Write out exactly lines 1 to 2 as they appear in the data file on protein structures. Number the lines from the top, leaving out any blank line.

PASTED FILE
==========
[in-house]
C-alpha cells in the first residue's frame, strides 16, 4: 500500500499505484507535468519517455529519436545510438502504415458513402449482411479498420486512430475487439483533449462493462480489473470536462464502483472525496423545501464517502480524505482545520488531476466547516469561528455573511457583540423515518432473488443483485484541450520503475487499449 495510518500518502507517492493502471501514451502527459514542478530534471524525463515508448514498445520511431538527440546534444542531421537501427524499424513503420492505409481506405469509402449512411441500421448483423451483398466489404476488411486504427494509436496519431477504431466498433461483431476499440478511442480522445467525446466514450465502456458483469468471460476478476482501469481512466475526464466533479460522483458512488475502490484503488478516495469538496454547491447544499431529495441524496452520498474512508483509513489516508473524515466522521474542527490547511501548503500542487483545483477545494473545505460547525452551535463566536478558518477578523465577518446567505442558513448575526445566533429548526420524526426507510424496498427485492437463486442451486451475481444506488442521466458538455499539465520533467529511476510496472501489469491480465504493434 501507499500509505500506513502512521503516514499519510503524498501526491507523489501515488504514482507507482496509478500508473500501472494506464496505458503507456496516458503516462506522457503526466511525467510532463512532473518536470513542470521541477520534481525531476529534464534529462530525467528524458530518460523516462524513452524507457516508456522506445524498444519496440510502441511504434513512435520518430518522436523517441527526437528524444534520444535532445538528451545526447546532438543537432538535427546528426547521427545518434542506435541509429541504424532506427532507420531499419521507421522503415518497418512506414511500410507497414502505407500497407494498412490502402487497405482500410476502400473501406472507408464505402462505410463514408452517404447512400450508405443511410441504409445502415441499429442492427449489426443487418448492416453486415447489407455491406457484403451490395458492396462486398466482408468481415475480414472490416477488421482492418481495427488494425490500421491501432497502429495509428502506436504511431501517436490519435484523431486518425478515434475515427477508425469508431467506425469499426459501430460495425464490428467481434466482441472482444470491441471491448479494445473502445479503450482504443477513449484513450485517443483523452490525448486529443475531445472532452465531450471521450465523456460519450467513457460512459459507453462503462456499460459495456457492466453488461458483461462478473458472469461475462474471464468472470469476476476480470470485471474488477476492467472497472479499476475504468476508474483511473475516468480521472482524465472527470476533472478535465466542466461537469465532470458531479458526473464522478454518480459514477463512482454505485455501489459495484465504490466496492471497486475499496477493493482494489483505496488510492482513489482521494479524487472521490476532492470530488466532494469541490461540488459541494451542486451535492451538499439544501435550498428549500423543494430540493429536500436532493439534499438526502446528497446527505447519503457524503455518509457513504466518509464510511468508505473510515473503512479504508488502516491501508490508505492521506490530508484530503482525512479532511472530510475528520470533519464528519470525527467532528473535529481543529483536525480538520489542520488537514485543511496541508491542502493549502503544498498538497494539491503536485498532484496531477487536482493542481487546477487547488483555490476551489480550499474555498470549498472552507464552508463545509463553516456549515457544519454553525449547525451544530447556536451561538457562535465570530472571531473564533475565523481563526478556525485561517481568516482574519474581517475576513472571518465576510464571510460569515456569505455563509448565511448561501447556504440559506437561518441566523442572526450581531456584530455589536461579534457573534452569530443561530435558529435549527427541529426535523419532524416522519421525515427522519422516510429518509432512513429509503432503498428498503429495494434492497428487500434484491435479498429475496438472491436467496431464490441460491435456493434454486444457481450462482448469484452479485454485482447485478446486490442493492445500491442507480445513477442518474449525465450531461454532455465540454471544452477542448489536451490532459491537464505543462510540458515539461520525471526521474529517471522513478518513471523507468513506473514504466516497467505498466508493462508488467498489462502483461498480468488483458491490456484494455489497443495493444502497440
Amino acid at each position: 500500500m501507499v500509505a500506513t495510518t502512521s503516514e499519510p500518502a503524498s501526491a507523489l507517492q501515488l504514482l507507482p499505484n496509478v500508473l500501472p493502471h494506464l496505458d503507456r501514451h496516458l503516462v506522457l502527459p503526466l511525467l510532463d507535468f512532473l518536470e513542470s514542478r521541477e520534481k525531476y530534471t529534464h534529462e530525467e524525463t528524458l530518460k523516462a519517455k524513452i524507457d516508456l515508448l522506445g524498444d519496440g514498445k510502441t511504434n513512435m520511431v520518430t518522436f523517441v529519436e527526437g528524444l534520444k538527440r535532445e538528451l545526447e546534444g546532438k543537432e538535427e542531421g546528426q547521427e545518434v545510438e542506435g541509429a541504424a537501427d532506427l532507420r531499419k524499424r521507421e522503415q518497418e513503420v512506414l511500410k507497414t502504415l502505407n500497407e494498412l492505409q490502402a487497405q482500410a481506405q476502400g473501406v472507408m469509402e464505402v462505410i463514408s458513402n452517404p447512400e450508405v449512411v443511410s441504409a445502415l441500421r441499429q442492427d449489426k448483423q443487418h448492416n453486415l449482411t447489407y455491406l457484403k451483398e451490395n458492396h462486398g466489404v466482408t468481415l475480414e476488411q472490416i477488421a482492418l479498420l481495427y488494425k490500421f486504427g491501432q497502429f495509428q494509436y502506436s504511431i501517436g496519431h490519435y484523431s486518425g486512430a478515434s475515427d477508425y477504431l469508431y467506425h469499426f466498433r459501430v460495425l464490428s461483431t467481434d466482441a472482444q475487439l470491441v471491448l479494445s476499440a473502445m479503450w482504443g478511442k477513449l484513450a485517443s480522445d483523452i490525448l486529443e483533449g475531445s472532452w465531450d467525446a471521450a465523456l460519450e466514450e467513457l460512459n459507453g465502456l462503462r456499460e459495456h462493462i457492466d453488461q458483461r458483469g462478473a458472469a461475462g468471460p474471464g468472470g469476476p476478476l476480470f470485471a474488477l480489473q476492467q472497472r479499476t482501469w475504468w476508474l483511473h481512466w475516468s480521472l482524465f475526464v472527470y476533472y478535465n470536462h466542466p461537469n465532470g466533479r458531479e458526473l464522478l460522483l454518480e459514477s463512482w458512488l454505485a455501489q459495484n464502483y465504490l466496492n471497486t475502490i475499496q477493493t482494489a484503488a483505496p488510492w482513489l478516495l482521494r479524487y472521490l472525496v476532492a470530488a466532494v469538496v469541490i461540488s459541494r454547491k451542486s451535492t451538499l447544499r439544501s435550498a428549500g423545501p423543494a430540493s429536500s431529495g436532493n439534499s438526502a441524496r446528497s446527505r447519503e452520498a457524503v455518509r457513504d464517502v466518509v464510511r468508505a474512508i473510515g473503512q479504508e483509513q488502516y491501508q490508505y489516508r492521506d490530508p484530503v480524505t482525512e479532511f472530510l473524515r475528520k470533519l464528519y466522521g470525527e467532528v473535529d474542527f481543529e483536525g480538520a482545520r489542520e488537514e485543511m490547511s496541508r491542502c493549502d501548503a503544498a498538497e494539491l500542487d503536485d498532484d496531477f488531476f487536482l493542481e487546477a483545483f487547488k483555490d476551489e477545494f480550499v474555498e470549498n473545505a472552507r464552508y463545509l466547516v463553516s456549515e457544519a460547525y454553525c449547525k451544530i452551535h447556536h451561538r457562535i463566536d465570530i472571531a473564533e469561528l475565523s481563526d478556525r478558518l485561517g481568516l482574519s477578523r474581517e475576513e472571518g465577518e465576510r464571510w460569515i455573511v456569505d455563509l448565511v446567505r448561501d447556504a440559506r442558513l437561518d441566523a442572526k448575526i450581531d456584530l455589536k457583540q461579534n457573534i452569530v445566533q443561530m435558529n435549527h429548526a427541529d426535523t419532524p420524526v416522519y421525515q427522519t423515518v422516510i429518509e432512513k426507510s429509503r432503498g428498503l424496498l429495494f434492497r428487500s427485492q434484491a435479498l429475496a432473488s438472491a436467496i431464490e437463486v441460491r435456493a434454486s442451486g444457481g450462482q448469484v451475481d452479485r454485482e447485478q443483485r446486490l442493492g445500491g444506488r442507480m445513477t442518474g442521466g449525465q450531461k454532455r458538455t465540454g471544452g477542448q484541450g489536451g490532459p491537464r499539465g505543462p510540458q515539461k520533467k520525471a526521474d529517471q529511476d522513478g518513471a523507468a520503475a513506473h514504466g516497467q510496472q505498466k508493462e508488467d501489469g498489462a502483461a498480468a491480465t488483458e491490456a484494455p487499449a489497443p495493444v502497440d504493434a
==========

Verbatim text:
[in-house]
C-alpha cells in the first residue's frame, strides 16, 4: 500500500499505484507535468519517455529519436545510438502504415458513402449482411479498420486512430475487439483533449462493462480489473470536462464502483472525496423545501464517502480524505482545520488531476466547516469561528455573511457583540423515518432473488443483485484541450520503475487499449 495510518500518502507517492493502471501514451502527459514542478530534471524525463515508448514498445520511431538527440546534444542531421537501427524499424513503420492505409481506405469509402449512411441500421448483423451483398466489404476488411486504427494509436496519431477504431466498433461483431476499440478511442480522445467525446466514450465502456458483469468471460476478476482501469481512466475526464466533479460522483458512488475502490484503488478516495469538496454547491447544499431529495441524496452520498474512508483509513489516508473524515466522521474542527490547511501548503500542487483545483477545494473545505460547525452551535463566536478558518477578523465577518446567505442558513448575526445566533429548526420524526426507510424496498427485492437463486442451486451475481444506488442521466458538455499539465520533467529511476510496472501489469491480465504493434 501507499500509505500506513502512521503516514499519510503524498501526491507523489501515488504514482507507482496509478500508473500501472494506464496505458503507456496516458503516462506522457503526466511525467510532463512532473518536470513542470521541477520534481525531476529534464534529462530525467528524458530518460523516462524513452524507457516508456522506445524498444519496440510502441511504434513512435520518430518522436523517441527526437528524444534520444535532445538528451545526447546532438543537432538535427546528426547521427545518434542506435541509429541504424532506427532507420531499419521507421522503415518497418512506414511500410507497414502505407500497407494498412490502402487497405482500410476502400473501406472507408464505402462505410463514408452517404447512400450508405443511410441504409445502415441499429442492427449489426443487418448492416453486415447489407455491406457484403451490395458492396462486398466482408468481415475480414472490416477488421482492418481495427488494425490500421491501432497502429495509428502506436504511431501517436490519435484523431486518425478515434475515427477508425469508431467506425469499426459501430460495425464490428467481434466482441472482444470491441471491448479494445473502445479503450482504443477513449484513450485517443483523452490525448486529443475531445472532452465531450471521450465523456460519450467513457460512459459507453462503462456499460459495456457492466453488461458483461462478473458472469461475462474471464468472470469476476476480470470485471474488477476492467472497472479499476475504468476508474483511473475516468480521472482524465472527470476533472478535465466542466461537469465532470458531479458526473464522478454518480459514477463512482454505485455501489459495484465504490466496492471497486475499496477493493482494489483505496488510492482513489482521494479524487472521490476532492470530488466532494469541490461540488459541494451542486451535492451538499439544501435550498428549500423543494430540493429536500436532493439534499438526502446528497446527505447519503457524503455518509457513504466518509464510511468508505473510515473503512479504508488502516491501508490508505492521506490530508484530503482525512479532511472530510475528520470533519464528519470525527467532528473535529481543529483536525480538520489542520488537514485543511496541508491542502493549502503544498498538497494539491503536485498532484496531477487536482493542481487546477487547488483555490476551489480550499474555498470549498472552507464552508463545509463553516456549515457544519454553525449547525451544530447556536451561538457562535465570530472571531473564533475565523481563526478556525485561517481568516482574519474581517475576513472571518465576510464571510460569515456569505455563509448565511448561501447556504440559506437561518441566523442572526450581531456584530455589536461579534457573534452569530443561530435558529435549527427541529426535523419532524416522519421525515427522519422516510429518509432512513429509503432503498428498503429495494434492497428487500434484491435479498429475496438472491436467496431464490441460491435456493434454486444457481450462482448469484452479485454485482447485478446486490442493492445500491442507480445513477442518474449525465450531461454532455465540454471544452477542448489536451490532459491537464505543462510540458515539461520525471526521474529517471522513478518513471523507468513506473514504466516497467505498466508493462508488467498489462502483461498480468488483458491490456484494455489497443495493444502497440